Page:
- Seller discloses condition of property, if required. In the sale of residential real property, the seller is generally required to complete a disclosure form answering 48 questions about the property that are divided into four separate categories: 1) general information 2) environmental 3) structural and 4) mechanical systems and services. The seller can be sued for damages for knowingly failing to adequately disclose this information about the property. Also, a failure to fill out the form results in the buyer receiving a $500 credit against the purchase price at the closing. Importantly, for purposes of the disclosure requirement, the definition of “residential real property” does not include condominium units or cooperative apartments, so the disclosure requirement does not apply to many real estate transactions in New York City and the surrounding boroughs. Many contracts simply refer to the disclosure by statutory reference and then agree to the $500 credit instead of disclosure. Additionally, it is permitted by the statute to contractually avoid the disclosure by agreeing to sell property “as is” or otherwise without any representations or warranties.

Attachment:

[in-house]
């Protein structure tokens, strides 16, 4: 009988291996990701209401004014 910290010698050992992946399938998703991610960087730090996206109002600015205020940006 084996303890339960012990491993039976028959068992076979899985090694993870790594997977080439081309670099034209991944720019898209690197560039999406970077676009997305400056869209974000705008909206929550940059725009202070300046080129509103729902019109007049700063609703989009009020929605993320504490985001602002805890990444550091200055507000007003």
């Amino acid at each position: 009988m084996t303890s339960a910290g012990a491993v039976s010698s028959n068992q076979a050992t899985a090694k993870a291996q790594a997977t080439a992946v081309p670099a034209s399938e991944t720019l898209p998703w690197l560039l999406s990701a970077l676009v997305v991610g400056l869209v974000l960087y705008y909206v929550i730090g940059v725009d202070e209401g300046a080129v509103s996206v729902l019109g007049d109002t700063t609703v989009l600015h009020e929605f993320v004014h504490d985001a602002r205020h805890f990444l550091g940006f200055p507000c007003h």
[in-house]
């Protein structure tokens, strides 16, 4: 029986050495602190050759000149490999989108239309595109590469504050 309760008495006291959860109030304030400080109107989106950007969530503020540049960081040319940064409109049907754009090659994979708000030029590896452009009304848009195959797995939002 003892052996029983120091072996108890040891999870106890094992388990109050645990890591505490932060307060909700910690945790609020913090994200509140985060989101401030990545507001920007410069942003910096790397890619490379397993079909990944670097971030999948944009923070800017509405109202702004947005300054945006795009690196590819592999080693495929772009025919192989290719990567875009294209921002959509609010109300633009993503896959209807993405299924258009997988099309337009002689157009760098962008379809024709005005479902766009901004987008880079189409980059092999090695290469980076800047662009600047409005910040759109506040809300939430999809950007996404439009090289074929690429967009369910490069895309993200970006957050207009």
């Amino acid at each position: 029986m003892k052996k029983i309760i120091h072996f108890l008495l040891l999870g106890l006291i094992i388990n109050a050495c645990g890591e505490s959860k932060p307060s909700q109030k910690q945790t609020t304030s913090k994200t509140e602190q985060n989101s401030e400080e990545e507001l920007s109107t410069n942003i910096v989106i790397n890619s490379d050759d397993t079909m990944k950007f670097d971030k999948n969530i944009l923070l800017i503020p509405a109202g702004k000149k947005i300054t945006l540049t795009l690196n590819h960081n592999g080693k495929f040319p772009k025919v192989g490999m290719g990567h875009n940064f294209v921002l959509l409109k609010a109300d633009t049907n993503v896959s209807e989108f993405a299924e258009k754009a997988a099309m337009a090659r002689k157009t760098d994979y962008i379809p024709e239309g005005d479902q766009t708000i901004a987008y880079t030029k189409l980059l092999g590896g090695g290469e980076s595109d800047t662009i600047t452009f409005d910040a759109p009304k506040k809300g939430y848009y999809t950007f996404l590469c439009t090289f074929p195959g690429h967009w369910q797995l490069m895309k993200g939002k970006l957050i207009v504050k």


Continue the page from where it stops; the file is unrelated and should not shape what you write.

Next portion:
- Buyer orders title report. The buyer’s attorney will order a title report from a title insurance company to make sure the seller has good title and that there are no issues with title, like liens against the property, that need to be resolved prior to the closing. The title report also includes a search of governmental departments for violations cited against the property. The buyer’s lawyer and the title insurance company will review a survey of the property to ensure that the home does not encroach on neighboring property and that neighbors’ homes do not encroach upon the property being purchased. The survey can be an existing one supplied by the seller, or a new one ordered by the buyer’s attorney. A lending bank will frequently require a new survey if the existing survey is dated.